Hordeola and all eyelid diseases have a close exterior/interior relationship. The eyelids correspond to the spleen and stomach. They are especially vulnerable to external pathogenic factors. The condition is usually caused by qi and blood stagnation in the eyelids that combine with external wind-heat. Alternately, toxic fire affects the yangming channels of the eyes, leading to hordeola. This is usually a consequence of the overconsumption of spicy or greasy foods, alcohol, and overeating in general. Underlying spleen qi deficiency is also a significant causative factor in the disease progression of the case history presented here.
A stye or hordeolum is commonly thought of as a localized fire-toxin. In this case history, the stye was slow to suppurate and resolve and was recurrent. These factors, combined with the patient’s poor appetite, frequent colds, and overall physical presentation, lead to the diagnosis of qi deficiency. Spleen and stomach qi deficiency leads to wei qi deficiency. This, in turn, leads to the retention of latent pathogens as the body is not robust enough to expel pathogenic factors.
The physician’s treatment strategy was stratified to expel first the pathogenic factor, and subsequently treat the root deficiency. The selected formula acts to address both the root and branch simultaneously.
It is important to comment on the use of the topical bear bile solution. Readers should understand that this case history is from China, where there is a historical precedent for its use for medicinal purposes. Today, worldwide, the use of bear bile is strictly forbidden. Currently, there are no commercial topical herbal eye drop preparations that are manufactured. Thus, if the hordeolum weren’t resolved with a combination of acupuncture, herbal formulas, and warm compresses, then treatment with antibiotic drops would be indicated.
Additional Formula Commentary
Huáng qí, dry-fried bái zhú, chén pí and gān căo are used together in Bŭ Zhōng Yì Qì Tāng (Center-Supplementing and Qi-Boosting Decoction). The physician has focused on strengthening the spleen and raising yang. A noteworthy action of huáng qí concerning this case is that it also expels pus making it an excellent choice for this and all instances of infection with underlying qi deficiency.
Bái zhú, fú ling, yì yĭ rén and jié gĕng are components of the formula Shēn Líng Bái Zhú Săn (Ginseng, Poria and Atractylodes Macrocephalae Powder), which treats spleen and lung qi deficiency. We usually select this formula when there are loose stools from spleen qi deficiency. In this case, yì yĭ rén has a dual role for both its spleen strengthening function, as well as its ability to resolve abscesses. Lián qiào and jīn yín huā also serve two purposes. They are key ingredients for clearing heat in the wei level and resolve fire-toxins, making them an ideal combination for treating hordeolum.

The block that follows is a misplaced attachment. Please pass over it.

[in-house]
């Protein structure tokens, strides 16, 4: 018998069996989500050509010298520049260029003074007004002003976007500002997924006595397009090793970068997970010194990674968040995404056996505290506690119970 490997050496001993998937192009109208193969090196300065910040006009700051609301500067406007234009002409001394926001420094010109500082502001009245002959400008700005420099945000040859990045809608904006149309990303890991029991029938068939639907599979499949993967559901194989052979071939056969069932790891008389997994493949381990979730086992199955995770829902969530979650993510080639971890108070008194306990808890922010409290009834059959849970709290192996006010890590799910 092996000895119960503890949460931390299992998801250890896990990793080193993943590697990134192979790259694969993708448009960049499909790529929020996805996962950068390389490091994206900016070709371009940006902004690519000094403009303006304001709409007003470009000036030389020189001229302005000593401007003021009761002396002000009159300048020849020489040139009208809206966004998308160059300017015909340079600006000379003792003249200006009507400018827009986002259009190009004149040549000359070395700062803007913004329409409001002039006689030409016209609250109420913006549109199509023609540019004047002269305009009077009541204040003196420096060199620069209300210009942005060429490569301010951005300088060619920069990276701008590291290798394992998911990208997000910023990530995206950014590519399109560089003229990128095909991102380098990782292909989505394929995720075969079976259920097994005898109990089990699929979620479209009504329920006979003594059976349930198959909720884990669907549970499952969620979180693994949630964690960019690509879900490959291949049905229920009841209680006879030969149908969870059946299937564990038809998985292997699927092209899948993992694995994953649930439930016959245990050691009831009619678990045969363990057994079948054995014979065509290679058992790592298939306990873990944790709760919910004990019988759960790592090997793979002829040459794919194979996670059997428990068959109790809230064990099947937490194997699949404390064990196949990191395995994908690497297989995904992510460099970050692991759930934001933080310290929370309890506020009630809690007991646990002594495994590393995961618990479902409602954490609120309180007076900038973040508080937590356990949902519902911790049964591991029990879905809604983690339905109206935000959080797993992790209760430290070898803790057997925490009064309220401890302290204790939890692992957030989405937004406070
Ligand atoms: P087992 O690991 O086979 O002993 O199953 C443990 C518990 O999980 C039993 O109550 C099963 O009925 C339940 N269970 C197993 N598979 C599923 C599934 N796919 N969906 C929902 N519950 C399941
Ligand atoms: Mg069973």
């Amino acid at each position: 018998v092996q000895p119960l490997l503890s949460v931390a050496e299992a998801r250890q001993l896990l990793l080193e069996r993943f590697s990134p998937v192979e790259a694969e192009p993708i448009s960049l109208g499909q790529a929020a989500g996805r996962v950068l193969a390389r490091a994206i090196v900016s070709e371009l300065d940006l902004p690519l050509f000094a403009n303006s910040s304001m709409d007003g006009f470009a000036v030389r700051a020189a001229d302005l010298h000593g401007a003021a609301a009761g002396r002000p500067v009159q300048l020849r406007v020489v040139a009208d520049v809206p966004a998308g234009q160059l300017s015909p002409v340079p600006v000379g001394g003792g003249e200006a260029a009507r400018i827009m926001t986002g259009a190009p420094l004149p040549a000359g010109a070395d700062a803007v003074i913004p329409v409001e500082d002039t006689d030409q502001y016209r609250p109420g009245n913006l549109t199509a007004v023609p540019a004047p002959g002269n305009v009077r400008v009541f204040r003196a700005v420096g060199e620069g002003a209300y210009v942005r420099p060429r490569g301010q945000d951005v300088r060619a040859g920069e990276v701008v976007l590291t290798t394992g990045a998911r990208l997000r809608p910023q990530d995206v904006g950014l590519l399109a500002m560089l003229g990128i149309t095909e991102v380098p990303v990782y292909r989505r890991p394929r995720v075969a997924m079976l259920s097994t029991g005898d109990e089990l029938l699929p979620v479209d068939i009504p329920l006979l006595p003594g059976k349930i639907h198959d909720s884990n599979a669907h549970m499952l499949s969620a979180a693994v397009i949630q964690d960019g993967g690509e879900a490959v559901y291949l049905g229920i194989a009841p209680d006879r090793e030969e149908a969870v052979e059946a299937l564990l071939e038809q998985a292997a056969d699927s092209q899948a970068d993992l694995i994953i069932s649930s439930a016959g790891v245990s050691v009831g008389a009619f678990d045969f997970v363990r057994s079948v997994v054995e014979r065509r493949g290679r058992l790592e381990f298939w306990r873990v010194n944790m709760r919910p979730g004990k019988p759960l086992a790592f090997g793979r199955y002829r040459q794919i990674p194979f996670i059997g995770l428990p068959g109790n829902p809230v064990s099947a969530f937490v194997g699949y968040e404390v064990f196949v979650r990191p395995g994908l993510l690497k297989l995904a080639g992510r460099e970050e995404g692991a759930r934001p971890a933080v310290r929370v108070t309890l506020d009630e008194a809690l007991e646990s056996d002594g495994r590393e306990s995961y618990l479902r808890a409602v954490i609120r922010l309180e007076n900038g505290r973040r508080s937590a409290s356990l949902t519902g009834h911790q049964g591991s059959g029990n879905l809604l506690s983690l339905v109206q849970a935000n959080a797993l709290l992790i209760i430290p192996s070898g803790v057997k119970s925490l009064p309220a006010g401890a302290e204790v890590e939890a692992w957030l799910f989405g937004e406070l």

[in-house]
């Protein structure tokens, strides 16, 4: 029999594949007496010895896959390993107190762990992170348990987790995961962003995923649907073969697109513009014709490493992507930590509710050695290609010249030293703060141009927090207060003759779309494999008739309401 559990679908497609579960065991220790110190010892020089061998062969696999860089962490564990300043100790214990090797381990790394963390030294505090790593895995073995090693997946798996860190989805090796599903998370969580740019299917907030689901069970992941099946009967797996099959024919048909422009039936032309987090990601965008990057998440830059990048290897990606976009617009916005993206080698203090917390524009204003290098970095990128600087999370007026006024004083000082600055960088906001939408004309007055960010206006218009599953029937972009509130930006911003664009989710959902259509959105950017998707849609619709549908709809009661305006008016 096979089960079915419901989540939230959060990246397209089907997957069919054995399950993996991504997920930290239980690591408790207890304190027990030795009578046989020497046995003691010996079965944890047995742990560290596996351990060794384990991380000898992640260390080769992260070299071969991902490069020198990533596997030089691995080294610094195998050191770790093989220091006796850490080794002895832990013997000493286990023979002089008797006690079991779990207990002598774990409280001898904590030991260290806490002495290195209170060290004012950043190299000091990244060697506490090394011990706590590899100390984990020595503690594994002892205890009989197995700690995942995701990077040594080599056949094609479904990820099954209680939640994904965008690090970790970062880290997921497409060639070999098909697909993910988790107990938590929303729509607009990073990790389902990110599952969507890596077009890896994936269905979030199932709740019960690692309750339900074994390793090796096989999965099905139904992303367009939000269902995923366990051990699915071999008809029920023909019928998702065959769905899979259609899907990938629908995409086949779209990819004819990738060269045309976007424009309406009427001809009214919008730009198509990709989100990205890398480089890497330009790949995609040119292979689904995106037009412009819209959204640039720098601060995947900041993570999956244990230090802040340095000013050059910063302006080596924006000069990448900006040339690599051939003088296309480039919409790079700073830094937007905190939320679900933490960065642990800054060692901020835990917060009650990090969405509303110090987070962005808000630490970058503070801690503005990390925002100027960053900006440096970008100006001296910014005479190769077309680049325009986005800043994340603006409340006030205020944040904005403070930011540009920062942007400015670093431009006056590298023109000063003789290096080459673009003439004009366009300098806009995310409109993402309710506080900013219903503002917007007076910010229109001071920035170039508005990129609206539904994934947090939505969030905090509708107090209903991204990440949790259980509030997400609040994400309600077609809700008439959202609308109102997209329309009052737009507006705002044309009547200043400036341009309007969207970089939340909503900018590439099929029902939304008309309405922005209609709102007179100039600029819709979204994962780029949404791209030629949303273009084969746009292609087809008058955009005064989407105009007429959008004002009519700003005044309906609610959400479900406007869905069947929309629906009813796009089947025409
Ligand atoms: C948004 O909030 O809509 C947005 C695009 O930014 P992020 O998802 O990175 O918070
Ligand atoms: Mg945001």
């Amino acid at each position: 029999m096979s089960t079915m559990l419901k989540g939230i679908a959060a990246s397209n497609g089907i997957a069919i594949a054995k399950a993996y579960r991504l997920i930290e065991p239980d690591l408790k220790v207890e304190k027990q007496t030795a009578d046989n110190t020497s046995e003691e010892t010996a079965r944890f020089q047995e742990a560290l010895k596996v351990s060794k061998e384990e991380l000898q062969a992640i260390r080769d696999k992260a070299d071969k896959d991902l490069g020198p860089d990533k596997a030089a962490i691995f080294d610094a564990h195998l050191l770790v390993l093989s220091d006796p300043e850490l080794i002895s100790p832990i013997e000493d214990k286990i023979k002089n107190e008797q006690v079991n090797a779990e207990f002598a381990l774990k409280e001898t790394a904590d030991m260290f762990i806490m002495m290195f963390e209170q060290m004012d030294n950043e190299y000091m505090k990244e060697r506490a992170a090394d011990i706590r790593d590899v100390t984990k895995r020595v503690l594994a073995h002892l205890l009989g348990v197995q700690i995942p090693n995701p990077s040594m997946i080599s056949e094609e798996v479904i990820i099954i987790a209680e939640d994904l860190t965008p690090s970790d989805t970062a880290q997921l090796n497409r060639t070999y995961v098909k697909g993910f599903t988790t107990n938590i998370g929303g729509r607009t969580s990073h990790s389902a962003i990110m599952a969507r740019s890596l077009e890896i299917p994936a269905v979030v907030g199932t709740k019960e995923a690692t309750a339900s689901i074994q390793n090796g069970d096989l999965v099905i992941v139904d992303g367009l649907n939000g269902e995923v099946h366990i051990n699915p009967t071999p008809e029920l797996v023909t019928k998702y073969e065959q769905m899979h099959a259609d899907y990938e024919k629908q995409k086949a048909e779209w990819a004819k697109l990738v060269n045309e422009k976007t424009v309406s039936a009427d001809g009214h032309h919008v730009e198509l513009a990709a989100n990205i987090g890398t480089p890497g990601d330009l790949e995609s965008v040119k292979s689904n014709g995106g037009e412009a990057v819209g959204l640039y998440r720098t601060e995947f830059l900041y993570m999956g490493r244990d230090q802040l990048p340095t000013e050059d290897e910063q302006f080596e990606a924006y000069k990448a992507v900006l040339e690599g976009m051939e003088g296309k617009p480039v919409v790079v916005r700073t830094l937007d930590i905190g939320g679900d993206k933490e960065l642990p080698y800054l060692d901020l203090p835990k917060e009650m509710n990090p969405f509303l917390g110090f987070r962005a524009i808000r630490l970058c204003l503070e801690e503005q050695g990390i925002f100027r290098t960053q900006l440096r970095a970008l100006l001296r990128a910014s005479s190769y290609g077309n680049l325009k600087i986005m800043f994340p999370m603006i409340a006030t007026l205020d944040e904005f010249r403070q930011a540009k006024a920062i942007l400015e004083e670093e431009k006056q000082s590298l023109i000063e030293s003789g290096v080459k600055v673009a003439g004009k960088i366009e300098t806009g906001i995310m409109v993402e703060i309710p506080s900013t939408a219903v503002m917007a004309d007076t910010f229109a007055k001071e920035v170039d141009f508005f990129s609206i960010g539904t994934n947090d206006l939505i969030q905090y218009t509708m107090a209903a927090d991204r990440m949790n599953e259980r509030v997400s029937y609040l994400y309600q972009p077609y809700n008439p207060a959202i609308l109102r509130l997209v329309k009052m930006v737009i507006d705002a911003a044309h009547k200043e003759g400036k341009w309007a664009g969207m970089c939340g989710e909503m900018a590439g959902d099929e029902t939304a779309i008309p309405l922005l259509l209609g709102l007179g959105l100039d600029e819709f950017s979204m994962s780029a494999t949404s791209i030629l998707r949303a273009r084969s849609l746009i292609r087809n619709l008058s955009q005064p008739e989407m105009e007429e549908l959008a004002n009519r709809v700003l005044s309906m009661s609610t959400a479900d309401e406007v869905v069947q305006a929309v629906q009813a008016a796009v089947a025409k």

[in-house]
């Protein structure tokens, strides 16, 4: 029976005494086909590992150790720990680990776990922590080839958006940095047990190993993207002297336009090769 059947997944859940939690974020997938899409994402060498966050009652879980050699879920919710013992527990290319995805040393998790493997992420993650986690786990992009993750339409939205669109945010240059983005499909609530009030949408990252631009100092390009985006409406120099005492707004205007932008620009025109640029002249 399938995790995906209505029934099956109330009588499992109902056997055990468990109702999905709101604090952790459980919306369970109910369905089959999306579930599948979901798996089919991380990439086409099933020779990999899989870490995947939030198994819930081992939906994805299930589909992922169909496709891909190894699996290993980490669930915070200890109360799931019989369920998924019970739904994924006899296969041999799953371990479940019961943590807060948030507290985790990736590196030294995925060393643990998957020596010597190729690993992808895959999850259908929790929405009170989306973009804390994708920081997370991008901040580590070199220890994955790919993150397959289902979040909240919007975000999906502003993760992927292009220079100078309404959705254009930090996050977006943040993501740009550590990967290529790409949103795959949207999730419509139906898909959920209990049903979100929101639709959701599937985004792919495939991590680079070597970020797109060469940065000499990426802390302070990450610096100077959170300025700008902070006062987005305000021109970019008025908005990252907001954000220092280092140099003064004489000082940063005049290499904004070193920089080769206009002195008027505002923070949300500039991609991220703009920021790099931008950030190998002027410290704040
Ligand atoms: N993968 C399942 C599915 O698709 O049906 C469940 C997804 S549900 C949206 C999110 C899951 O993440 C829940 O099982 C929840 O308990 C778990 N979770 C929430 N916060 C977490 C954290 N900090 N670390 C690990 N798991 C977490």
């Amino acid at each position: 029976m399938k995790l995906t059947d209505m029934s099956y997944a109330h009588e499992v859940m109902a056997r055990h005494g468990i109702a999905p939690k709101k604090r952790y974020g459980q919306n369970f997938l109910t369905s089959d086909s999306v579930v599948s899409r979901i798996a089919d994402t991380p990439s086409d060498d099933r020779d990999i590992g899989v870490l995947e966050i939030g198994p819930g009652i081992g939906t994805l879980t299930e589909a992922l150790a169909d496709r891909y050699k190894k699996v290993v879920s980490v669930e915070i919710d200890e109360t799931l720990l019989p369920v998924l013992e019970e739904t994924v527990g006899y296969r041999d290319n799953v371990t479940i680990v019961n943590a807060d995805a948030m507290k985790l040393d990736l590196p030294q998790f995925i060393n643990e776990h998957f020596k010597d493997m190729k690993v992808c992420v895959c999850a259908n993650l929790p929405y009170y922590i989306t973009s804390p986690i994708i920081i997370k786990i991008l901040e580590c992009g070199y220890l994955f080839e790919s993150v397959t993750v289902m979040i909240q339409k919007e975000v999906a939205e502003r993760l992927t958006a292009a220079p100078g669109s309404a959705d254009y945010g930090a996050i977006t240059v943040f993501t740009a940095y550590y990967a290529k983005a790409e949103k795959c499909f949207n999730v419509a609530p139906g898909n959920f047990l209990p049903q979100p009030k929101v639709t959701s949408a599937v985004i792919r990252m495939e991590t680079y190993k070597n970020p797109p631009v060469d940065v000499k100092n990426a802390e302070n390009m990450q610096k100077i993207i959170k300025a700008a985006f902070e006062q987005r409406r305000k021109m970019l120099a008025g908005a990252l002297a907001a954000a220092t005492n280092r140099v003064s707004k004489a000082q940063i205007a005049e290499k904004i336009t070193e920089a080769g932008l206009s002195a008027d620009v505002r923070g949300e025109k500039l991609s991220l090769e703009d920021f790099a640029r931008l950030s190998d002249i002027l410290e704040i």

Jīn yín huā and pú gōng yīng are used together in Wŭ Wèi Xiāo Dú Yĭn (Five-Ingredient Decoction for Resolving Toxin). Both medicinals clear toxic fire and reduce nodulation.
Lái fú zĭ pairs with chén pí to regulate the qi and resolve food stagnation. Chì sháo, zào jiăo cì, chén pí are used together in the formula Xiān Fāng Huó Mìng Yĭn (Sublime Formula for Sustaining Life). This formula clears toxic fire, reduces fever, cools and moves the blood, and reduces early-stage sores and carbuncles, illustrating why this group can be used to treat hordeola. Thus, we see how a physician can employ key medicinal relationships from various formulas to craft a harmonious treatment strategy.
At the follow-up visit, the acute symptoms had resolved, but the patient still had deficient spleen qi and wei-defense qi. The physician is primarily concerned with supplementation. Shēn Líng Bái Zhú Săn(Ginseng, Poria and Atractylodes Macrocephalae Powder) was modified in the following ways: The patient’s tongue is still tender red and the pulse is still thready and rapid, thus tài zĭ shēn is used, which is cooler and more moistening than dăng shēn or rén shēn; by adding fáng fēng in concert with bái zhú, a modification of the formula Yù Píng Fēng Săn (Jade Wind-Barrier Powder), is created, stabilizing the exterior, stopping sweating and supplementing the qi. Lián qiào and chì sháo remain from the first formula to clear heat, reduce nodulation and move blood.
Cara Frank, L.OM. was raised by in a health food store in Brooklyn NY. When she was 8, she cartwheeled 5 miles from Greenwich Village through Soho and Chinatown and across the Brooklyn Bridge.
For over 30 years, she has had the same crazy passion for Chinese medicine.
At 17, she had her first acupuncture treatment. At 20 she enrolled in acupuncture school. 1n 1998 she went to China to study where she fell deeply in love with herbs and has never recovered.
Cara is the founder of Six Fishes Healing Arts in Philadelphia. She is the president of China Herb Company, and she is an adjunct faculty member of the Department of Chinese Herbology at the Won Institute of Graduate Studies. You can read her bio or schedule an appointment.
[i] Page 61, Higher Education Press, Beijing, China. Volume 17, Ophthalmology, 1994